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Dominguez Investigation Ends

Harvard Levies Sanctions, Begins External Review of Dominguez Case

The Center for Government and International Studies houses the Government department, including many of its professors' offices.
The Center for Government and International Studies houses the Government department, including many of its professors' offices.
By Kevin R. Chen, Crimson Staff Writer

Dean of the Faculty of Arts and Sciences Claudine Gay announced in May that she has stripped former Government professor Jorge I. Dominguez of his emeritus status and barred him from the FAS campus — marking the conclusion of a months-long investigation into allegations of sexual misconduct levied against him.

The Office of Dispute Resolution found that Dominguez engaged in “unwelcome sexual conduct” toward several individuals multiple times over a decades-long period, Gay wrote in May. Allegations against Dominguez of sexual harassment and assault were first reported in February 2018; nearly two dozen women have since accused him of misconduct. The University opened a Title IX investigation into Dominguez in April 2018.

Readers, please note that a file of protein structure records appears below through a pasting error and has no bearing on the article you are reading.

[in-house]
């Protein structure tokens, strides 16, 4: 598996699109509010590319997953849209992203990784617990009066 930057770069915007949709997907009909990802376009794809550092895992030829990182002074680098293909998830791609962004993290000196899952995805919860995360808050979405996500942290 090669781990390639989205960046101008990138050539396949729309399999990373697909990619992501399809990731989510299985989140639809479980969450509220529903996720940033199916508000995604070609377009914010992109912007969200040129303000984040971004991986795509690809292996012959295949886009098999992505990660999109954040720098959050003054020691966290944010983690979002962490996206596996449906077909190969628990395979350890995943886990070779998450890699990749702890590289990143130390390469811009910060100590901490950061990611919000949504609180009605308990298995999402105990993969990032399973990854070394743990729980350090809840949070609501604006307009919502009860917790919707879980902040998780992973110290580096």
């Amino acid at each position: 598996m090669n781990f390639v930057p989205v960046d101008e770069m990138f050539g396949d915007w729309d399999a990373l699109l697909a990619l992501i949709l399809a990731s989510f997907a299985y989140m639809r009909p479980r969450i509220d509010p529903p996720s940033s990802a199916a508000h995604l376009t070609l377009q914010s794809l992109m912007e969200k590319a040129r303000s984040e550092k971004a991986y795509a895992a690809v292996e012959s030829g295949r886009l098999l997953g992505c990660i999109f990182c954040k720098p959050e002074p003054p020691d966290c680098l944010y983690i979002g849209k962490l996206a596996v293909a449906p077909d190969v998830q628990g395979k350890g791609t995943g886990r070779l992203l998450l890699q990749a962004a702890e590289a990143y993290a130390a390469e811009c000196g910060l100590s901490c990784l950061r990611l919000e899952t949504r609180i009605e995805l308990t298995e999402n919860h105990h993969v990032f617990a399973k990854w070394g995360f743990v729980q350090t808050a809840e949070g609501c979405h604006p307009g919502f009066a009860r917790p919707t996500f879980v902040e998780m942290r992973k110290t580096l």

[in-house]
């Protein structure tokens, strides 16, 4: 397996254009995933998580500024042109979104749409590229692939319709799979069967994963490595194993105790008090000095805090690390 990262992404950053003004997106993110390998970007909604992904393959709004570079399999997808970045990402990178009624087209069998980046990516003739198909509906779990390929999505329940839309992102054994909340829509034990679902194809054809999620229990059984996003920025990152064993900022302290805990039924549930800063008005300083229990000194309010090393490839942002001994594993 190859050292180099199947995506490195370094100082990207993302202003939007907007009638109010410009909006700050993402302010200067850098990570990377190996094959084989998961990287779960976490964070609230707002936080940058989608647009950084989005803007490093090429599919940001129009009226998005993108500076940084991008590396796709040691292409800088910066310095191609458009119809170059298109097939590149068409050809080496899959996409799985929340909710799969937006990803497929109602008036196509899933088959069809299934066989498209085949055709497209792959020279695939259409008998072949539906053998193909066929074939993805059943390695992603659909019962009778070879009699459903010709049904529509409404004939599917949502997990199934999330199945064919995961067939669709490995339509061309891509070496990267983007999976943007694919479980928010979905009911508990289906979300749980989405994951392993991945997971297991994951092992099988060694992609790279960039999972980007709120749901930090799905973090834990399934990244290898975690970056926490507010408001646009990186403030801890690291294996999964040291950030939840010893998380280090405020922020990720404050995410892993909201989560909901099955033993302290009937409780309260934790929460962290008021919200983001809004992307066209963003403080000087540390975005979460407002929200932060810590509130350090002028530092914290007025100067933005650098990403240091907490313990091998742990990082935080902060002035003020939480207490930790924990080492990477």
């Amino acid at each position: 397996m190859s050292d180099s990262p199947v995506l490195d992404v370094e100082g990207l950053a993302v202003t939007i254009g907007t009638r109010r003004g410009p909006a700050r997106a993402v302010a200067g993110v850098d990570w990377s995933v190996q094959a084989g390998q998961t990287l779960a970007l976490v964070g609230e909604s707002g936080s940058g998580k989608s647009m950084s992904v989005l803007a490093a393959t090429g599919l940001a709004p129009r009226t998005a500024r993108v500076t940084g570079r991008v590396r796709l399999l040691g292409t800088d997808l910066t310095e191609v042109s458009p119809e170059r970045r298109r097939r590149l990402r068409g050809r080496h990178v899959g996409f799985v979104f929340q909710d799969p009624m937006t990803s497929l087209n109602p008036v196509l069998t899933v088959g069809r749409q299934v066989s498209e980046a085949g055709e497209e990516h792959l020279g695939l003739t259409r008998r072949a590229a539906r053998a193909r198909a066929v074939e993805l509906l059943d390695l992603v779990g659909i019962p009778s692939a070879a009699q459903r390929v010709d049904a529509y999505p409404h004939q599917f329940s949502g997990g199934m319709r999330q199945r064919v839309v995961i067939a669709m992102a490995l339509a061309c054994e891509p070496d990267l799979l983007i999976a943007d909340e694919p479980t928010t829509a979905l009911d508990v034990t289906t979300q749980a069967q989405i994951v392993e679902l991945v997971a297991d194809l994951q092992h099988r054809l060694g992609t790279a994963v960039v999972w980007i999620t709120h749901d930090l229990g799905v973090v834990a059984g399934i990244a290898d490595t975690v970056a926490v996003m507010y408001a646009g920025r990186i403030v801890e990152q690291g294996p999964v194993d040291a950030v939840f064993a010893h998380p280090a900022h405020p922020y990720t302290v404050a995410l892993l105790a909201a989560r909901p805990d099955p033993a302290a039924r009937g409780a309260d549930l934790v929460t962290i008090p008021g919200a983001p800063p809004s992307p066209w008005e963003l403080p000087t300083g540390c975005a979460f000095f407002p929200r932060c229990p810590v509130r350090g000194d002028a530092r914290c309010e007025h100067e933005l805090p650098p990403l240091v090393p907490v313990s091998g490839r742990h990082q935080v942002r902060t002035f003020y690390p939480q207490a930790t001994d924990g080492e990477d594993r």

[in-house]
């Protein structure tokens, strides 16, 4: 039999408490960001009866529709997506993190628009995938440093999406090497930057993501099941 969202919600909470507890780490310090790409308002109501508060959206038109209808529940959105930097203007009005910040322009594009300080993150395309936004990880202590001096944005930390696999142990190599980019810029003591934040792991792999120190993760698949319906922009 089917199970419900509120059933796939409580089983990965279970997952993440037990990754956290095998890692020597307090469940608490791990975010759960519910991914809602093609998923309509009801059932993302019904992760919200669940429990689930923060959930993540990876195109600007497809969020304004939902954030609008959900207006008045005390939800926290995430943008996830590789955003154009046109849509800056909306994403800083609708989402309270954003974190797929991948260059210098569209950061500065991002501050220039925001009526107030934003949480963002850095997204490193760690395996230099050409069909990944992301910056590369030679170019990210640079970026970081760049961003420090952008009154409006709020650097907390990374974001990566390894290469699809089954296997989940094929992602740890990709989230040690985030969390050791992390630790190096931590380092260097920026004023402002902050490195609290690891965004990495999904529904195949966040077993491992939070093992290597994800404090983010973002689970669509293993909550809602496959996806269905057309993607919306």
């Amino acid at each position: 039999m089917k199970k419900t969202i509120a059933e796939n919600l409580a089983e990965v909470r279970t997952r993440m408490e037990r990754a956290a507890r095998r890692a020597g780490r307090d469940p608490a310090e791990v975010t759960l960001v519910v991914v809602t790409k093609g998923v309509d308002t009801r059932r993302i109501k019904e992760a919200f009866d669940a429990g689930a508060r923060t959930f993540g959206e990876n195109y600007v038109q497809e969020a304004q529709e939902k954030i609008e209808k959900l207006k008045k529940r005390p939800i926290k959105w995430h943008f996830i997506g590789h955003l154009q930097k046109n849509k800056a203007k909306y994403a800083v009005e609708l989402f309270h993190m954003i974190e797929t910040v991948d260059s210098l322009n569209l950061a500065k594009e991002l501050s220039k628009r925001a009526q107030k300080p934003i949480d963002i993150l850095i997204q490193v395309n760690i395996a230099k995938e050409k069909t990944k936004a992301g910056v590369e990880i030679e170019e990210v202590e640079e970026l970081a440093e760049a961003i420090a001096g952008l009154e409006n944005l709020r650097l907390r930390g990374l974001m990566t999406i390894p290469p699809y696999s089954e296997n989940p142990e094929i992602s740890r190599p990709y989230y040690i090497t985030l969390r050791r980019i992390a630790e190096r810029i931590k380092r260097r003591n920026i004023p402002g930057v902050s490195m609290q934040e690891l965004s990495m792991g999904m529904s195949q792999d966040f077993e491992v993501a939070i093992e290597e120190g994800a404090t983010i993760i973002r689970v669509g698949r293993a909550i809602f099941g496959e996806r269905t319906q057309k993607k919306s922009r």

That same spring, the Government department formed a committee to scrutinize the climate of the department.

In February 2019, the committee recommended that Harvard commission an external review of the University’s response to sexual misconduct allegations against Dominguez, echoing graduate students’ demands. University President Lawrence S. Bacow responded that the University would not initiate an external review until its internal Title IX investigation concluded.

While the Title IX investigation was underway, the Government department committee launched a survey of its affiliates on the climate of the department. The department reported in February that roughly a third of female respondents said their work or study in the department was “limited” by their gender. Roughly a quarter of the respondents indicated there was not a professor or “other person in authority” in the department whom they would feel comfortable speaking to about sexual harassment.

In May, the committee’s final report found that “prolonged institutional failure” allowed Dominguez to continue his abuse for years, earning multiple promotions even as the University was alerted to allegations against him. The report reiterated the department’s demand for an external review of those failings.

Less than a week later — shortly after the internal investigation ended — Bacow announced that the University would start an external review of the circumstances that facilitated Dominguez’s misconduct. In September, he told Government faculty that three academics affiliated with other universities would conduct that review.

A woman accusing Dominguez of sexual misconduct said in November that she and three other women are concerned about the progress of the review. Though Bacow has not specified when the review will end, he said the committee will issue a report to Harvard affiliates at the end of its audit.

—Staff writer Kevin R. Chen can be reached at Follow him on Twitter @kchenx.

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FAS AdministrationGovernmentSexual AssaultTitle IX

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